43. In the Mishnah Tractate of Shabbat (Shabbat 1:2-3), a definite tone is set outlining the limitation of one's labor activities prior to the start of Sabbath. This streamlining of activities also applies to the hours before all major Jewish holidays such as Passover. This tractate says: "A man should not sit down before the barber close to the afternoon prayer.. nor should a man go into a bathhouse or into a tannery, nor to eat, nor to enter into judgment. A tailor should not got out carrying his needle near nightfall... nor a scribe his pen". At another location in the Mishnah it is written: 'The House of Shammai say, They do not (on Friday afternoon) soak ink, dyestuffs, or vetches, unless there is sufficient time for them to be (fully) soaked whil it is still day' (Shabbat 1.-5, Jacob Neusner, The Mishnah: A New Translation (New Haven & London, Yale University Press), 1988).
44. Even Caiaphus, according to Jewish Law, would have been compelled to tend immediately to the burial of Jesus ahead of all religious matters except for weddings: "... even the study of the Torah must be interrupted in order to participate in a funeral procession" (Code of Jewish Law, Chapter 198, n. 9). The Jewish obsession with eath-base burials, the funerary process, and the fear of burial at sea can be epitomized by the following story from Mishnaic times that is sited in the Aggadah or Book of Legends. "Rabbi Joshua son of Rabbi Tanhum son of Babbi Hiyya... wished to embark on a sea journey that would last from the Feast of Tabernacles to Hannukkah, but a (Roman) noblewoman cautioned him: "Should one set out on a sea voyage at this tirne of the year?". Moreover, his father appeared to him in a dream (and warned him): "My son, (you will die) without burial: not to be accorded a burial" (Sefer Ha'Aggadah, Davkah CD- Rom Edition, pg. 770, Segment 111, Shocken Books, 1992). In the Aggadah, it is mandated that one bury a body immediately and not delay the burial process. 'When a man finds an unidentified body, he should attend to its needs and bury in the place where it was found". Rabbi Akiva (of the Mishnah) said.- "... Once while walking on a road, I found a slain man. I carried him a distance of four mil to a burial place where Iinterred him. When I came to Babbi Eliezer and Babbi Joshua, I told them what had happened. They said to me. "Every step you took is deemed against you as though you had shed blood" (Sefer Ha'Aggadah, Davkah CD-Rom Edition, pg. 65, Segment 408, Schocken Books, 1992). These citations show that Joseph, as a devout Jew and Knowledgeable of Jewish Law, would have done everything possible to immediately remove the dead Jesus from the cross and bury Him.
45. The fact that the burial narratives in the Gospels do not explicitly make the association of the linen shroud with the Tablecloth of the Last Supper may be due to the fact that such an association was already known and well established in the early Christian Communities. Such a familiarity, in fact, is consistent with the statement from Saint Optatus above, "What Christian is unaware that in celebrating the Sacred Mysteries, the wood (of the altar) is covered with a linen cloth?". In other words, perhaps it was unnecessary to state what was already obvious liturgically to the Christian community and divert attention from the flow and purpose of the burial narrative.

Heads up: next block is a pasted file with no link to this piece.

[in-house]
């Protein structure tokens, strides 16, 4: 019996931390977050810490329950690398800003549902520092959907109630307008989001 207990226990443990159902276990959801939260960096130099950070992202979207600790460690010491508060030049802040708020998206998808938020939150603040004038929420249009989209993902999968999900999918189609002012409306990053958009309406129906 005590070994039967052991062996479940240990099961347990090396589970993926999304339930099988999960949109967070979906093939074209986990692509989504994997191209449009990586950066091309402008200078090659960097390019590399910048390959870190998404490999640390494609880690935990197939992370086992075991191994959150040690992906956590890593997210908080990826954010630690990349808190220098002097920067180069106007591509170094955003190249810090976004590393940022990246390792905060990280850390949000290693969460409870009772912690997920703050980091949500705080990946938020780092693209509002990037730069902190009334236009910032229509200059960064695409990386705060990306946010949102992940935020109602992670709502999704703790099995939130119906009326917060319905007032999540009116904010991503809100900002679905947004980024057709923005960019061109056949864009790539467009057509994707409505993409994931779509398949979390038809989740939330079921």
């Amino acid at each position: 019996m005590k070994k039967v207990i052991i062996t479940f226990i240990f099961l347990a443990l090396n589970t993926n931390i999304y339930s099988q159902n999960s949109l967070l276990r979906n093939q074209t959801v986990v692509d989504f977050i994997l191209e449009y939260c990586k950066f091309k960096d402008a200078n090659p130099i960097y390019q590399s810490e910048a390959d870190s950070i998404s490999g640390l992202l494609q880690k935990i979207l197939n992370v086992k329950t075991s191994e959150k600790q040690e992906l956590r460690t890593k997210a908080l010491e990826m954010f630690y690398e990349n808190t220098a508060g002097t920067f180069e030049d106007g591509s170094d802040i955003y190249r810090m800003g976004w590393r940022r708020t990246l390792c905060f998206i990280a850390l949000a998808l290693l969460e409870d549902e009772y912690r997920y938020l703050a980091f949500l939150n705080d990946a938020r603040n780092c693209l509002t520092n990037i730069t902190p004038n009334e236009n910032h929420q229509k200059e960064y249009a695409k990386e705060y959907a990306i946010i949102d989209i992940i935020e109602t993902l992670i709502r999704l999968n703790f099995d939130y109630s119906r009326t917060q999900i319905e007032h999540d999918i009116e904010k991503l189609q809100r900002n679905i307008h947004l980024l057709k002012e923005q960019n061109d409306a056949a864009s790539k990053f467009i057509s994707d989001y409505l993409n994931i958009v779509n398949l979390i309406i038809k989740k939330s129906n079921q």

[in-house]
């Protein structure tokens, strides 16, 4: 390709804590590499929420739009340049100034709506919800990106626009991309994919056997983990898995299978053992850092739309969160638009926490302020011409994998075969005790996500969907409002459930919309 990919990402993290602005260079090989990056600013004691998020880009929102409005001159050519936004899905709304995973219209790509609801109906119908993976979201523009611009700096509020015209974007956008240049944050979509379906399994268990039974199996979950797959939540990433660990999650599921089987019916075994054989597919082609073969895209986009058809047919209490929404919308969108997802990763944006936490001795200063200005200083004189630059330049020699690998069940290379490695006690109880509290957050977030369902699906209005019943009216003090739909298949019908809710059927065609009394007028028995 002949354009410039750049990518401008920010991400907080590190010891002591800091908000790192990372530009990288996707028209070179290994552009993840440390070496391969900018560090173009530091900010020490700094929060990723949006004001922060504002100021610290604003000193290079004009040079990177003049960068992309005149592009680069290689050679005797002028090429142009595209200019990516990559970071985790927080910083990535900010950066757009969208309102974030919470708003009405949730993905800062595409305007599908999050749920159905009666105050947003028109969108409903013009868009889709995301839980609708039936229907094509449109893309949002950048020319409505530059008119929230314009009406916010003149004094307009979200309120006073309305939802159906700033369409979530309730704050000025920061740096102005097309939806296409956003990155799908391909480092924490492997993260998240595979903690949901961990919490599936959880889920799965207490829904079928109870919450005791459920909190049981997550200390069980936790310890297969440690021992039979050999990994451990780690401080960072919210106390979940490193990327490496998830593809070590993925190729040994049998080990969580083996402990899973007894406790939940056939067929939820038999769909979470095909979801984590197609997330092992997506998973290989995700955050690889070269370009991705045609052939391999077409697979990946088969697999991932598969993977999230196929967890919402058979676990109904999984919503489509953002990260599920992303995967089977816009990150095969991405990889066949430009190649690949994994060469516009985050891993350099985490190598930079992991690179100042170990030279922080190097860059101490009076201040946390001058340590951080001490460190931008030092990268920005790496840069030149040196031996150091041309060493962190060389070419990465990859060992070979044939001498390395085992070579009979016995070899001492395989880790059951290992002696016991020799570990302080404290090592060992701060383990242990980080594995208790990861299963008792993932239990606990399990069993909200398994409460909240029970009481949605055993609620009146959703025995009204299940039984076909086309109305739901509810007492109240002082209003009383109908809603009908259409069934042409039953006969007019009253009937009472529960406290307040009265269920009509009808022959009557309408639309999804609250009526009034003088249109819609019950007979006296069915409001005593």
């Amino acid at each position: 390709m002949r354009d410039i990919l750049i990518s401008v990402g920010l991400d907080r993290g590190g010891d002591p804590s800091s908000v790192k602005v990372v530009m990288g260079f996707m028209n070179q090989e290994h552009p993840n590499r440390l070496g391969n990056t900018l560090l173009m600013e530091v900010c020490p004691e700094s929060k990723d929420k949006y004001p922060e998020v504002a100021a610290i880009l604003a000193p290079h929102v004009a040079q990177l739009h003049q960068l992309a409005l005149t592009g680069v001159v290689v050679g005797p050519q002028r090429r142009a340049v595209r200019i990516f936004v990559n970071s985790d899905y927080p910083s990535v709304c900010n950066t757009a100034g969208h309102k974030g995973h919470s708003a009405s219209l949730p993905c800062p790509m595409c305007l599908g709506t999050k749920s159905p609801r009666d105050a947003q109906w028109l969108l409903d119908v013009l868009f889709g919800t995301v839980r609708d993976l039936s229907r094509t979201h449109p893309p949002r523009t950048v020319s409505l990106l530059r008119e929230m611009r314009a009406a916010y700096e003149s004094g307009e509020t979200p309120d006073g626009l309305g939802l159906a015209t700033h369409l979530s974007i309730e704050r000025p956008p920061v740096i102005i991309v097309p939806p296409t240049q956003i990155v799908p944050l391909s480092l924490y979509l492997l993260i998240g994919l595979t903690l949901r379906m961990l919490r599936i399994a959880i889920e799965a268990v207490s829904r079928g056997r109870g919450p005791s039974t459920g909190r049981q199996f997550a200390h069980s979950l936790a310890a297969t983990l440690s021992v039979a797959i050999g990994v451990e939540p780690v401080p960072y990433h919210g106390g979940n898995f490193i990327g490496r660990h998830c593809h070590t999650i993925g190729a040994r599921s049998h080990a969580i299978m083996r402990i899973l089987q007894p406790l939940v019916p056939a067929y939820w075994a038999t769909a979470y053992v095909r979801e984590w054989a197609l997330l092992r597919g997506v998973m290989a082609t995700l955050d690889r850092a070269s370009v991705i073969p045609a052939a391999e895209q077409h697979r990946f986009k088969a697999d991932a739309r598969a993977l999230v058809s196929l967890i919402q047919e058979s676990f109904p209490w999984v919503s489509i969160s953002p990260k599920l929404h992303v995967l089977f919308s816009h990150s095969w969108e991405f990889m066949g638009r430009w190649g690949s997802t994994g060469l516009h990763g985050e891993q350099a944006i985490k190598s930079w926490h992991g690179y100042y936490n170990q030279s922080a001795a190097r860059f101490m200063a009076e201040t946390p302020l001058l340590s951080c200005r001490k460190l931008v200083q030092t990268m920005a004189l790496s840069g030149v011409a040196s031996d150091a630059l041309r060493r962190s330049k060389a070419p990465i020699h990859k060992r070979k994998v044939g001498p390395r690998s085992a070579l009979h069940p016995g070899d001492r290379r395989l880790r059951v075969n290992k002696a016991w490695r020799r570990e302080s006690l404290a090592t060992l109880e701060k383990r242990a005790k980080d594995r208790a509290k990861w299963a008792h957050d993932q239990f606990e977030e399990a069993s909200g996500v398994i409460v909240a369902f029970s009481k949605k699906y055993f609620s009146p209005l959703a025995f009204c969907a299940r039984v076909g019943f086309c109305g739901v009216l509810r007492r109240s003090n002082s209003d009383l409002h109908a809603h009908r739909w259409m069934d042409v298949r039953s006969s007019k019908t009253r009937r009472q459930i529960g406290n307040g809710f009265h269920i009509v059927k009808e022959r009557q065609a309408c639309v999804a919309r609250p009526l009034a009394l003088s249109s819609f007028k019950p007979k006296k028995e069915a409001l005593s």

46. Matthew 27:59 (Jerusalem Bible).
47. Code of Jewish Law 176.-1, "It is forbidden to wear a garment mixed with the wool of ewes or rams with line, because of the Command forbidding shaatnez (the mixture of woold and linen)" (See also Leviticus 19:19, Deuteronomy 22:11).
48. The various meanings of 'kaqarov', the Greek word for clean that is used in Matthew 27:59 (i.e. kaqara), are as follows: 1) free from corrupt desire, from sin and guilt, 2) free from every admixture of what is false, sincere, genuine, 3) blameless, innocenti 4) unstained with the guilt of anything and 5) ritually clean, the use of that which is not forbidden (Enhanced Strongs Lexicon, Logos Rescarch Systems, 1994). In the Greek-English Lexicon of the New Testament Base on Semantic Domains, vol. 1, Logos Research Systems, we find the following discussion of the word kazarov: "pertaining to being ritually clean or pure... In a number of languages there is simply no relationship between physical cleanliness and ritual acceptability or purity". While some cholars might interprets kaqarov in a physical sense, we argue that ritual purity is what was meant by Matthew. We note that the Essene community of Jews also had a tipically Mosaic interpretation of the word 'clean'. In the Book Jewish Sects of the New Testament by Dr. Randall A. Weiss, it is written of the Essenes: "Since all their food had to be ceremonially clean, any infringements leading to excommunication rneant that the adherent could ultimately starve to death". In the Jewish-Hellenistic translation of the Old Testament called the Septuagint (or, in Hebrew, 'Targum Hashivim'), one notes that the seventy Alexandrian Jews who translated the Old Testament from Hebrew to Greek mainly used the Greek word 'kaqarov' - or derivatives of that word - for their translations of the word 'clean'. Except for Luke, the Synoptic Gospel writers, like the seventy Jewish scholars of the Septuagint, were all Jews who had the noble task of delving into the Greek Language, an Indo-European language that was far removed from their ancestral Semitic tongues (Hebrew and Aramaic.) (Encyclopedia Judaica, 1997, The Septuagint, Logos Research Systems, 1994). It is, therefore, reasonable to think that both the Diaspora and Palestinian Jews projected their own traditional interpretations of the word clean' (ritually or spiritually clean) onto their Greek translations and writings respectively. It is also reasonable, therefore, that Matthew used the word kaqarov in this traditional sense.